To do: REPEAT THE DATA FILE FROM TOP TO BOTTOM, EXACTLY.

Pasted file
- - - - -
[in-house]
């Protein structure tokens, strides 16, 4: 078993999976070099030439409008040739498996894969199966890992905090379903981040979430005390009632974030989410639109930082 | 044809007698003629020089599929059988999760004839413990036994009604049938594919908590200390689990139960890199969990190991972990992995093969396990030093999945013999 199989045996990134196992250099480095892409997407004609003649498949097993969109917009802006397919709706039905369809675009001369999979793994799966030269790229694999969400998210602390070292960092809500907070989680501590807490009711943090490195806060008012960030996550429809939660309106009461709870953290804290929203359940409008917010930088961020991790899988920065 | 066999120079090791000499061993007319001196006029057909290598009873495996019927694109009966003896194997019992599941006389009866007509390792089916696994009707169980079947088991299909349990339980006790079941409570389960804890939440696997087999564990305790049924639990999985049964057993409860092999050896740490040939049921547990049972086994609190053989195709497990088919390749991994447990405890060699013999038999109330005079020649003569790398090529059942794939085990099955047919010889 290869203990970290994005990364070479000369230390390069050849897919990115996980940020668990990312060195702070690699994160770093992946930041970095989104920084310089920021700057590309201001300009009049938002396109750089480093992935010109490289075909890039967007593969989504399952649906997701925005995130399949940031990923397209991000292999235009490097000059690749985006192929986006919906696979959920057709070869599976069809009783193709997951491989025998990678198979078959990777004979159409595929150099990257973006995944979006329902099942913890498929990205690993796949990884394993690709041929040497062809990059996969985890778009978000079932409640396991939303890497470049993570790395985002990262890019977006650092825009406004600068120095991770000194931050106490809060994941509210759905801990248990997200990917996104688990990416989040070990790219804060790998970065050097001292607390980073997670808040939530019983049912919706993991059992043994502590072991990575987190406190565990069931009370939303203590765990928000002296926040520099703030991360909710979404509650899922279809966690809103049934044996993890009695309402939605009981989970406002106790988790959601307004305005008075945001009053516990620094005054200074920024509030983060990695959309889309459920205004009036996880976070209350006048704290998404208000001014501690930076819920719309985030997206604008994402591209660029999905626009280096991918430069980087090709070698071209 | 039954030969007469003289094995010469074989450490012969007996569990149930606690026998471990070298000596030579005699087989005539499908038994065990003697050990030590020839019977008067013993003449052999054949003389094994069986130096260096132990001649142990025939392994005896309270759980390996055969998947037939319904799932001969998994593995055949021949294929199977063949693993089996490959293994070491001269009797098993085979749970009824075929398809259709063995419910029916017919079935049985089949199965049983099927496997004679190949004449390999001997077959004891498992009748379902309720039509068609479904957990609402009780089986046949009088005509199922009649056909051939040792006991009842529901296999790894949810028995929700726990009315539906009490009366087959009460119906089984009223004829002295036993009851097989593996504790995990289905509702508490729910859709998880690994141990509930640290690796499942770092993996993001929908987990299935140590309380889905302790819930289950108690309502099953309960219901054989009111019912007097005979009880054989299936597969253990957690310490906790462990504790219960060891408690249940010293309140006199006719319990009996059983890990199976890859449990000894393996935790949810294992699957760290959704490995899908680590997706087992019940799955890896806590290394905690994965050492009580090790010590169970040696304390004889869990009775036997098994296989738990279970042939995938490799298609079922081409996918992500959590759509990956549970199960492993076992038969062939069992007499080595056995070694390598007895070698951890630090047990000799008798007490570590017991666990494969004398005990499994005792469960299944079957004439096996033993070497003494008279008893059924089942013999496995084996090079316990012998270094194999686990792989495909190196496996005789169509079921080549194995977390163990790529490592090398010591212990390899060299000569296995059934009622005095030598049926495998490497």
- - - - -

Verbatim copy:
[in-house]
């Protein structure tokens, strides 16, 4: 078993999976070099030439409008040739498996894969199966890992905090379903981040979430005390009632974030989410639109930082 | 044809007698003629020089599929059988999760004839413990036994009604049938594919908590200390689990139960890199969990190991972990992995093969396990030093999945013999 199989045996990134196992250099480095892409997407004609003649498949097993969109917009802006397919709706039905369809675009001369999979793994799966030269790229694999969400998210602390070292960092809500907070989680501590807490009711943090490195806060008012960030996550429809939660309106009461709870953290804290929203359940409008917010930088961020991790899988920065 | 066999120079090791000499061993007319001196006029057909290598009873495996019927694109009966003896194997019992599941006389009866007509390792089916696994009707169980079947088991299909349990339980006790079941409570389960804890939440696997087999564990305790049924639990999985049964057993409860092999050896740490040939049921547990049972086994609190053989195709497990088919390749991994447990405890060699013999038999109330005079020649003569790398090529059942794939085990099955047919010889 290869203990970290994005990364070479000369230390390069050849897919990115996980940020668990990312060195702070690699994160770093992946930041970095989104920084310089920021700057590309201001300009009049938002396109750089480093992935010109490289075909890039967007593969989504399952649906997701925005995130399949940031990923397209991000292999235009490097000059690749985006192929986006919906696979959920057709070869599976069809009783193709997951491989025998990678198979078959990777004979159409595929150099990257973006995944979006329902099942913890498929990205690993796949990884394993690709041929040497062809990059996969985890778009978000079932409640396991939303890497470049993570790395985002990262890019977006650092825009406004600068120095991770000194931050106490809060994941509210759905801990248990997200990917996104688990990416989040070990790219804060790998970065050097001292607390980073997670808040939530019983049912919706993991059992043994502590072991990575987190406190565990069931009370939303203590765990928000002296926040520099703030991360909710979404509650899922279809966690809103049934044996993890009695309402939605009981989970406002106790988790959601307004305005008075945001009053516990620094005054200074920024509030983060990695959309889309459920205004009036996880976070209350006048704290998404208000001014501690930076819920719309985030997206604008994402591209660029999905626009280096991918430069980087090709070698071209 | 039954030969007469003289094995010469074989450490012969007996569990149930606690026998471990070298000596030579005699087989005539499908038994065990003697050990030590020839019977008067013993003449052999054949003389094994069986130096260096132990001649142990025939392994005896309270759980390996055969998947037939319904799932001969998994593995055949021949294929199977063949693993089996490959293994070491001269009797098993085979749970009824075929398809259709063995419910029916017919079935049985089949199965049983099927496997004679190949004449390999001997077959004891498992009748379902309720039509068609479904957990609402009780089986046949009088005509199922009649056909051939040792006991009842529901296999790894949810028995929700726990009315539906009490009366087959009460119906089984009223004829002295036993009851097989593996504790995990289905509702508490729910859709998880690994141990509930640290690796499942770092993996993001929908987990299935140590309380889905302790819930289950108690309502099953309960219901054989009111019912007097005979009880054989299936597969253990957690310490906790462990504790219960060891408690249940010293309140006199006719319990009996059983890990199976890859449990000894393996935790949810294992699957760290959704490995899908680590997706087992019940799955890896806590290394905690994965050492009580090790010590169970040696304390004889869990009775036997098994296989738990279970042939995938490799298609079922081409996918992500959590759509990956549970199960492993076992038969062939069992007499080595056995070694390598007895070698951890630090047990000799008798007490570590017991666990494969004398005990499994005792469960299944079957004439096996033993070497003494008279008893059924089942013999496995084996090079316990012998270094194999686990792989495909190196496996005789169509079921080549194995977390163990790529490592090398010591212990390899060299000569296995059934009622005095030598049926495998490497």